‘In the seventeenth century, VOC ships brought herbs, spices, and sugar to Amsterdam, and liqueurs began to be distilled on a larger scale’
The Amsterdam liquor industry became important, mainly because the city was extremely wealthy. Liqueur, compared to beer and gin, costs significantly more. As a result, only upscale people could afford to drink a glass of liqueur regularly.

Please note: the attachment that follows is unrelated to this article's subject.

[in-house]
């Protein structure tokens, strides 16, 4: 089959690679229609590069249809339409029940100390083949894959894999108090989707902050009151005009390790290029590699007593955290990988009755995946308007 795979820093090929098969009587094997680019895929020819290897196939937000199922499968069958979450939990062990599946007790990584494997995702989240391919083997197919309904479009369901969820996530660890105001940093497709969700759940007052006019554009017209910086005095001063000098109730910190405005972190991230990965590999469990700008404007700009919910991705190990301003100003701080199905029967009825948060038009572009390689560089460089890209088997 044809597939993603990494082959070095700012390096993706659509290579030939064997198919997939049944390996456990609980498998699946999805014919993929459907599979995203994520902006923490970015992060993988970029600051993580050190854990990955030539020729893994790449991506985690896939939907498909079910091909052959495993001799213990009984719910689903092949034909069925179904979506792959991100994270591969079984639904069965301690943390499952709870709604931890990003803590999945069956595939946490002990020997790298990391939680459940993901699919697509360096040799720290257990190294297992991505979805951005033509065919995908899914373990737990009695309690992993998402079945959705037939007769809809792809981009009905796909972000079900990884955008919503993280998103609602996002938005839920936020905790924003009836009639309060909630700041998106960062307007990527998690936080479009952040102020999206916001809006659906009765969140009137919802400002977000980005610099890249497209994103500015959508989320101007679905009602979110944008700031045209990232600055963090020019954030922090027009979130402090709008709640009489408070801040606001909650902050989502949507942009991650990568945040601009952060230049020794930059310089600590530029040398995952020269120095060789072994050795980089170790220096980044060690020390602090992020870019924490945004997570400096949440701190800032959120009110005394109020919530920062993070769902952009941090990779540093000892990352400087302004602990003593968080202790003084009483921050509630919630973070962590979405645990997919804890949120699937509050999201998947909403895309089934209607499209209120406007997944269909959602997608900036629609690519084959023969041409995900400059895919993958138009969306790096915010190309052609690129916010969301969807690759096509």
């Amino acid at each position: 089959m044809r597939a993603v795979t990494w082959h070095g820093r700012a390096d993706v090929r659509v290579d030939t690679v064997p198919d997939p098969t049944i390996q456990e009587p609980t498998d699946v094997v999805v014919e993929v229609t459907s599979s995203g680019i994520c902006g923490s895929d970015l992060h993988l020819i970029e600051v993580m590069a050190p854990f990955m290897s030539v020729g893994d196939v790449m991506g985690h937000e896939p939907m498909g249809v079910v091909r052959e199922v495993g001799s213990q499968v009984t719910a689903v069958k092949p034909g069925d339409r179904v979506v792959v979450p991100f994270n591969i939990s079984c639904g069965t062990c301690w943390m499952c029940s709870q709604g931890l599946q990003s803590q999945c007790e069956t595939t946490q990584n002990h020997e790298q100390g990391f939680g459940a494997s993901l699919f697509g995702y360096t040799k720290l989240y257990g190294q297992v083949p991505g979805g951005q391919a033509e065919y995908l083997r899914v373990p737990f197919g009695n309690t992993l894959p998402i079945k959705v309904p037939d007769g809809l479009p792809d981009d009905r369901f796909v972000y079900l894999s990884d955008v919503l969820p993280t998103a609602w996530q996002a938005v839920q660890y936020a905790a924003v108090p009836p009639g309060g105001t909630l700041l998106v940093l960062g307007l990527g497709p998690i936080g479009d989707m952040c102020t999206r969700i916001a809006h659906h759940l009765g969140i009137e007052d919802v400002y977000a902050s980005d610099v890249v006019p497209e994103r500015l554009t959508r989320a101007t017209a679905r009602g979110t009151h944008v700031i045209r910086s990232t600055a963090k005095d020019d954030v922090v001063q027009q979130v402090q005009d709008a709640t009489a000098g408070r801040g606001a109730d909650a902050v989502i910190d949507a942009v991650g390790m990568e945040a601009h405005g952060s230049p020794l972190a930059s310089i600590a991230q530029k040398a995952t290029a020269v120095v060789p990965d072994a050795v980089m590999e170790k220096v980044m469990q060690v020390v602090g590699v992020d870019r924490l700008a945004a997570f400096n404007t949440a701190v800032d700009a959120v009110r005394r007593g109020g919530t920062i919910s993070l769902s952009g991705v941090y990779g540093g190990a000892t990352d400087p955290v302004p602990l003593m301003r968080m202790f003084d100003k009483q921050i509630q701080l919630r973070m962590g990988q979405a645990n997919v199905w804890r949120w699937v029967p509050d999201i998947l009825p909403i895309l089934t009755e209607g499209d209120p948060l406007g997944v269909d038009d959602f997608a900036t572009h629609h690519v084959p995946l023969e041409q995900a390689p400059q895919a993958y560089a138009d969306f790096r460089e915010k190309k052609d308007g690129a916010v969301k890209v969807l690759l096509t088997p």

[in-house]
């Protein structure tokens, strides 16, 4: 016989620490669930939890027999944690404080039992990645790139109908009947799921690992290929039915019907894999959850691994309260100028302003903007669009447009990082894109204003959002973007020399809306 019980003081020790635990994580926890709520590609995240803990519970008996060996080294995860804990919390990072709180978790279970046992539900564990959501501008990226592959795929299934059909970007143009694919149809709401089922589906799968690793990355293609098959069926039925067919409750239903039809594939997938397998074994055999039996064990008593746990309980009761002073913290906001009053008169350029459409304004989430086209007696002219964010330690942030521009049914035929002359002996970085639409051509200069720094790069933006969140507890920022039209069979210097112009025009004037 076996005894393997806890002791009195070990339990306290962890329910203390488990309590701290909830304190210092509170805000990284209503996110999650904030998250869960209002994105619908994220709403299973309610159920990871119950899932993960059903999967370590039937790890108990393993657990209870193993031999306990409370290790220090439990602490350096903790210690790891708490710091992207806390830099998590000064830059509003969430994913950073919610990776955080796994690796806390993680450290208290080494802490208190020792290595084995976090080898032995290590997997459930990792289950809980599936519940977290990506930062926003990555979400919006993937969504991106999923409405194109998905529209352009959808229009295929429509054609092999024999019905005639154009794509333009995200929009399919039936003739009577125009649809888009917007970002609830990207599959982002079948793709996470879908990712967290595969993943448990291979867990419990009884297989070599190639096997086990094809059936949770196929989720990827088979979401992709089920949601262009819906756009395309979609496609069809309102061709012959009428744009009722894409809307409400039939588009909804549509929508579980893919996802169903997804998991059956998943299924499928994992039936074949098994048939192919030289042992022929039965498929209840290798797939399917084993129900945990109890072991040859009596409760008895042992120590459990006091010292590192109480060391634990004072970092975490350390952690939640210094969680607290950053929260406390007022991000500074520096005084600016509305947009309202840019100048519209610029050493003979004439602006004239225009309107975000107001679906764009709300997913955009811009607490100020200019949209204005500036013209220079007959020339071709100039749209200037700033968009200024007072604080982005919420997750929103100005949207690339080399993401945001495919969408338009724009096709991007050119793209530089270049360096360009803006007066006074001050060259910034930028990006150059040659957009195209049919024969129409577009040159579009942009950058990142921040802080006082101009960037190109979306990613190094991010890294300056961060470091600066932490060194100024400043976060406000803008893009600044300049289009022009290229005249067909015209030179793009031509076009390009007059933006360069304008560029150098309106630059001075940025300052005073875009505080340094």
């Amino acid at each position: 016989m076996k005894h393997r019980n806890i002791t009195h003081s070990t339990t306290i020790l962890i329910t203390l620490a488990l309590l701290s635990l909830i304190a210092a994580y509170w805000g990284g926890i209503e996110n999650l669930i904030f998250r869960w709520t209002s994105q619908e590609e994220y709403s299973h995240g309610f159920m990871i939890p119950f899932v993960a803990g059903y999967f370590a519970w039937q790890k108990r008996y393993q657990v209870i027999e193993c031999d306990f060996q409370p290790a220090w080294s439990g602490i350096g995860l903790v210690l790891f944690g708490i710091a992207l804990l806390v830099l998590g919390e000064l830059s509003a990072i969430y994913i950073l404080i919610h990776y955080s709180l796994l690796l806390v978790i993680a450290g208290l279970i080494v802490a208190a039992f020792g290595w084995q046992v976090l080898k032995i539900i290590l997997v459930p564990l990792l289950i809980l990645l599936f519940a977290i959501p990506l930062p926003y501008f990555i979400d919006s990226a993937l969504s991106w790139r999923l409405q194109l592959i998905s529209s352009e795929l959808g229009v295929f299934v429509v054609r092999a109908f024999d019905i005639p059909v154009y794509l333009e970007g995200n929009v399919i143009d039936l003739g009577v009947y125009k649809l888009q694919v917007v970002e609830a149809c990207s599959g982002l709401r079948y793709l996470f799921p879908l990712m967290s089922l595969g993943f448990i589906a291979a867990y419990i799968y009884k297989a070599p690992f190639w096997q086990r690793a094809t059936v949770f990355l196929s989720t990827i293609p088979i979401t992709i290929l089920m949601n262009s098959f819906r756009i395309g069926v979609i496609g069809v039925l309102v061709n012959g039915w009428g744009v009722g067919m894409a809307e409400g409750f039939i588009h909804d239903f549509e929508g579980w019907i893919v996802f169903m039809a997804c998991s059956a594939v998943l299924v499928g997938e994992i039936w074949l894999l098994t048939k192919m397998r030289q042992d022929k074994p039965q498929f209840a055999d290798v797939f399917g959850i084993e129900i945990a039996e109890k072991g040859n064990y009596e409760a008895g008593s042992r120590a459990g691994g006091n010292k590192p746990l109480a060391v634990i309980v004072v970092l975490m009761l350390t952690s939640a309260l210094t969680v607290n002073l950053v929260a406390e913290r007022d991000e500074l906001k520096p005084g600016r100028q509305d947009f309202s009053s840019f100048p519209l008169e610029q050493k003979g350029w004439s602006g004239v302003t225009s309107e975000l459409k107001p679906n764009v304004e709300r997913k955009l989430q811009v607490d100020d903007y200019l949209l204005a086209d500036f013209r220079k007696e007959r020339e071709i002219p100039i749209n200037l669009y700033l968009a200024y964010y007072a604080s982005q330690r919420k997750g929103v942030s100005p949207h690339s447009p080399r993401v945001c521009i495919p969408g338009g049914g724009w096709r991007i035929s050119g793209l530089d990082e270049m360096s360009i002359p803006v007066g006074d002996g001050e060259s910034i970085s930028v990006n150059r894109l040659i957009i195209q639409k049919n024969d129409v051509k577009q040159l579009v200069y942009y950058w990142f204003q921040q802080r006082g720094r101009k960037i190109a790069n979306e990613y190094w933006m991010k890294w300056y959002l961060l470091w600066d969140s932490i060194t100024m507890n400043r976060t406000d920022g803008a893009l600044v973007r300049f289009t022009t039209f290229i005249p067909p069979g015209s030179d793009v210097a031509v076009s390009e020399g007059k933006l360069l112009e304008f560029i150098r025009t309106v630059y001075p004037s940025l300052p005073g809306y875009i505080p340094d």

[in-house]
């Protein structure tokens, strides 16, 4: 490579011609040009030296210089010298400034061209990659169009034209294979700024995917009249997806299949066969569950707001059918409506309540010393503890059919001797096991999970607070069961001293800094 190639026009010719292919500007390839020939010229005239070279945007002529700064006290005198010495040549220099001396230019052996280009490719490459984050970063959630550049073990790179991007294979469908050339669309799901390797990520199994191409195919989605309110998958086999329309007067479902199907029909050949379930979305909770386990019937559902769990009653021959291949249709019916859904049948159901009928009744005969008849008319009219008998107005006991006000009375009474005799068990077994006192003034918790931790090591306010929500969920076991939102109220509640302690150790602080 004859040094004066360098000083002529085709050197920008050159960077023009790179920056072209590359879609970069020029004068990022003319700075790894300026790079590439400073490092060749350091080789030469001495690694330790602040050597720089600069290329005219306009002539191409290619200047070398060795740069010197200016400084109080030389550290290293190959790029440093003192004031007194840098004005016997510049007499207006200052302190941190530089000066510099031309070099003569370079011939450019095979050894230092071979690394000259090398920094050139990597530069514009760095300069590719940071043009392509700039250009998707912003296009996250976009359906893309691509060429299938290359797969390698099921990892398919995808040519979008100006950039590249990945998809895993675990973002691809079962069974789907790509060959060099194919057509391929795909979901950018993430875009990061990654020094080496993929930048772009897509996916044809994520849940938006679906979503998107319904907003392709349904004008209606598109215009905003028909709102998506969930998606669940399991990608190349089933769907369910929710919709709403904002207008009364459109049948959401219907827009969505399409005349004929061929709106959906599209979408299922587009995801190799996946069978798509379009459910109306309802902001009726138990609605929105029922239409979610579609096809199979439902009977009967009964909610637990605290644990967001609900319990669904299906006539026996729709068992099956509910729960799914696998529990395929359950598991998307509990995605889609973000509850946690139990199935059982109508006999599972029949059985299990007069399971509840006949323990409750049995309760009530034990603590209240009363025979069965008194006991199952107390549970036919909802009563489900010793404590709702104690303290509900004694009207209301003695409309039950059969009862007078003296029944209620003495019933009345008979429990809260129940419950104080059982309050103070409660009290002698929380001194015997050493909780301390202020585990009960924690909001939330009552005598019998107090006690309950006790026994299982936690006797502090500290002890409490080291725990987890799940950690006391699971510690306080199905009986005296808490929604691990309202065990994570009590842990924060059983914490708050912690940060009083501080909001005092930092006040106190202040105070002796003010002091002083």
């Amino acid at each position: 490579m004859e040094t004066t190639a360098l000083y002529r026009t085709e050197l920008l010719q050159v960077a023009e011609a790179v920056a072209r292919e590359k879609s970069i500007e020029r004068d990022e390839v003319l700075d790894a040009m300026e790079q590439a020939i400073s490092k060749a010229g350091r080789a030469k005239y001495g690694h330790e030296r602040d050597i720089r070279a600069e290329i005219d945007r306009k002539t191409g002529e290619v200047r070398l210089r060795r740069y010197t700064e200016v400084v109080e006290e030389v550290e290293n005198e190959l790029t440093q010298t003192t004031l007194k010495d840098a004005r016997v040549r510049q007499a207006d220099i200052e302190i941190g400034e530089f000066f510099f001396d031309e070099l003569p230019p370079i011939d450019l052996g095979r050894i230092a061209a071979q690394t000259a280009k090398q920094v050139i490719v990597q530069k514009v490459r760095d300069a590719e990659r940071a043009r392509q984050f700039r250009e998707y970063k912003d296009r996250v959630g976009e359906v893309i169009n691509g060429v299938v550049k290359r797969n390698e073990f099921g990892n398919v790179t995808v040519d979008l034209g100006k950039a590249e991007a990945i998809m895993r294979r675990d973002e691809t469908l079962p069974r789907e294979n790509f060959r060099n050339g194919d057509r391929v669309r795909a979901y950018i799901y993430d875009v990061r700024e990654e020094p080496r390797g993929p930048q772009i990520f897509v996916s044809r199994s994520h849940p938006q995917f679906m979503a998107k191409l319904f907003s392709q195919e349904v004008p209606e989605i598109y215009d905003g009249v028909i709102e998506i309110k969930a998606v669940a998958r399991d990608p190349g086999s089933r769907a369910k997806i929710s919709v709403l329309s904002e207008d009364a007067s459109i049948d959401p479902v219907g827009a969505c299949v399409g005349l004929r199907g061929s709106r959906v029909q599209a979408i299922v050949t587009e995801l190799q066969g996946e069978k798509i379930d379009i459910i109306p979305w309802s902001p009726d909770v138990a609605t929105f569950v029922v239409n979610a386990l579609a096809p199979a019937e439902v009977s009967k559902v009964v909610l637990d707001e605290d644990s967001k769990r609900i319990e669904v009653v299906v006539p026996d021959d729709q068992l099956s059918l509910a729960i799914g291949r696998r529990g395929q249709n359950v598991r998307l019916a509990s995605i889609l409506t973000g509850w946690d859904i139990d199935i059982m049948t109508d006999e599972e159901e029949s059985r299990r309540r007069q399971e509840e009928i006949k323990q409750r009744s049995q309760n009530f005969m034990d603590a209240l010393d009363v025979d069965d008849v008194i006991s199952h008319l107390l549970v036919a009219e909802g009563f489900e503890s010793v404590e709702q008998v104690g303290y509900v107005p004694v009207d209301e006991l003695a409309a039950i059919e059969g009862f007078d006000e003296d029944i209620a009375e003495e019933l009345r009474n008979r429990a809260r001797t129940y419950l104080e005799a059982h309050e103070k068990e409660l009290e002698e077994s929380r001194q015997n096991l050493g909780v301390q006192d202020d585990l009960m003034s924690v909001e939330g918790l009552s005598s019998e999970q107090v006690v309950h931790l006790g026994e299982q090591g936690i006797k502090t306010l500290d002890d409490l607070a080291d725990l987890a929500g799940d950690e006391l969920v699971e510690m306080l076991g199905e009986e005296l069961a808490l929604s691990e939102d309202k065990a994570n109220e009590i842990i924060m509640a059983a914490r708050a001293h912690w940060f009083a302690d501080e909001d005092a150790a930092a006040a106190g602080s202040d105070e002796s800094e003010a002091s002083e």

Amsterdam was still a prosperous city back in 1724 when Wynand Fockink took over the distillery and taproom that dates back to 1679, and the liqueur industry was flourishing. Wynand Fockink died in 1778 and left his business to his sole heir, his daughter Maria. Maria continued the company with the help of the liqueur distiller Dentzel, and it ran smoothly. Through Maria's granddaughters, the company came into the hands of the Schmitz family, and the company remained in the hands of Wynand Fockink's descendants until 1954.